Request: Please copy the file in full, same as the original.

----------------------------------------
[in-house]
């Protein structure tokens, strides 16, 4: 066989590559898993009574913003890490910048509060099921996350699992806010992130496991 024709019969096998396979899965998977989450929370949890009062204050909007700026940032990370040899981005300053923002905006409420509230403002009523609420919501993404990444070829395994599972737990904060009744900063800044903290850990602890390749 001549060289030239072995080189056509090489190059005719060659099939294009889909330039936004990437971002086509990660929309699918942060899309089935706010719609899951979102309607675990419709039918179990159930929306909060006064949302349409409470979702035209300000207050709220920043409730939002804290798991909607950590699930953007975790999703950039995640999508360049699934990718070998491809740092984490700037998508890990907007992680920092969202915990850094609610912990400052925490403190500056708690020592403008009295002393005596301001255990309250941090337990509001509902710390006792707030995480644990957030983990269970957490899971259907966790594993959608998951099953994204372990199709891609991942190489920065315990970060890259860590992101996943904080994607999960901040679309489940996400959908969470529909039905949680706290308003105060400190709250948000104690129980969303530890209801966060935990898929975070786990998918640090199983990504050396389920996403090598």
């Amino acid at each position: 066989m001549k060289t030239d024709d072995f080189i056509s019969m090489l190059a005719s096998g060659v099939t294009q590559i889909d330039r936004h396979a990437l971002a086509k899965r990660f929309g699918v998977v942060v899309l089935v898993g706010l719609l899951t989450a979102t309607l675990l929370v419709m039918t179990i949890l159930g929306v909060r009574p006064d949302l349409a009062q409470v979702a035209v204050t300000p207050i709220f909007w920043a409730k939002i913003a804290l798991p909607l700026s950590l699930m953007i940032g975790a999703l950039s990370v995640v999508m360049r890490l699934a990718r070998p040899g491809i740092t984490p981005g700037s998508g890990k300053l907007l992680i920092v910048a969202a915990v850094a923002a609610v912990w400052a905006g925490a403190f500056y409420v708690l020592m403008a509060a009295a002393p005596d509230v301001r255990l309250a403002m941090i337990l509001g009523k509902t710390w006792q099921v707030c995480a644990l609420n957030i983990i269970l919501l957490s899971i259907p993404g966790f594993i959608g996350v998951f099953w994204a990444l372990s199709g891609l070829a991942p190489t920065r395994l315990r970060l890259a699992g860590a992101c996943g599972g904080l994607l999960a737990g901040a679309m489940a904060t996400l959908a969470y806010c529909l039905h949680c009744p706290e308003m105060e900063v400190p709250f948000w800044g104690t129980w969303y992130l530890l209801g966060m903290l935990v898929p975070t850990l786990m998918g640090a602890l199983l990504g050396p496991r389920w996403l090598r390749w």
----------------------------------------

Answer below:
[in-house]
């Protein structure tokens, strides 16, 4: 066989590559898993009574913003890490910048509060099921996350699992806010992130496991 024709019969096998396979899965998977989450929370949890009062204050909007700026940032990370040899981005300053923002905006409420509230403002009523609420919501993404990444070829395994599972737990904060009744900063800044903290850990602890390749 001549060289030239072995080189056509090489190059005719060659099939294009889909330039936004990437971002086509990660929309699918942060899309089935706010719609899951979102309607675990419709039918179990159930929306909060006064949302349409409470979702035209300000207050709220920043409730939002804290798991909607950590699930953007975790999703950039995640999508360049699934990718070998491809740092984490700037998508890990907007992680920092969202915990850094609610912990400052925490403190500056708690020592403008009295002393005596301001255990309250941090337990509001509902710390006792707030995480644990957030983990269970957490899971259907966790594993959608998951099953994204372990199709891609991942190489920065315990970060890259860590992101996943904080994607999960901040679309489940996400959908969470529909039905949680706290308003105060400190709250948000104690129980969303530890209801966060935990898929975070786990998918640090199983990504050396389920996403090598």
């Amino acid at each position: 066989m001549k060289t030239d024709d072995f080189i056509s019969m090489l190059a005719s096998g060659v099939t294009q590559i889909d330039r936004h396979a990437l971002a086509k899965r990660f929309g699918v998977v942060v899309l089935v898993g706010l719609l899951t989450a979102t309607l675990l929370v419709m039918t179990i949890l159930g929306v909060r009574p006064d949302l349409a009062q409470v979702a035209v204050t300000p207050i709220f909007w920043a409730k939002i913003a804290l798991p909607l700026s950590l699930m953007i940032g975790a999703l950039s990370v995640v999508m360049r890490l699934a990718r070998p040899g491809i740092t984490p981005g700037s998508g890990k300053l907007l992680i920092v910048a969202a915990v850094a923002a609610v912990w400052a905006g925490a403190f500056y409420v708690l020592m403008a509060a009295a002393p005596d509230v301001r255990l309250a403002m941090i337990l509001g009523k509902t710390w006792q099921v707030c995480a644990l609420n957030i983990i269970l919501l957490s899971i259907p993404g966790f594993i959608g996350v998951f099953w994204a990444l372990s199709g891609l070829a991942p190489t920065r395994l315990r970060l890259a699992g860590a992101c996943g599972g904080l994607l999960a737990g901040a679309m489940a904060t996400l959908a969470y806010c529909l039905h949680c009744p706290e308003m105060e900063v400190p709250f948000w800044g104690t129980w969303y992130l530890l209801g966060m903290l935990v898929p975070t850990l786990m998918g640090a602890l199983l990504g050396p496991r389920w996403l090598r390749w």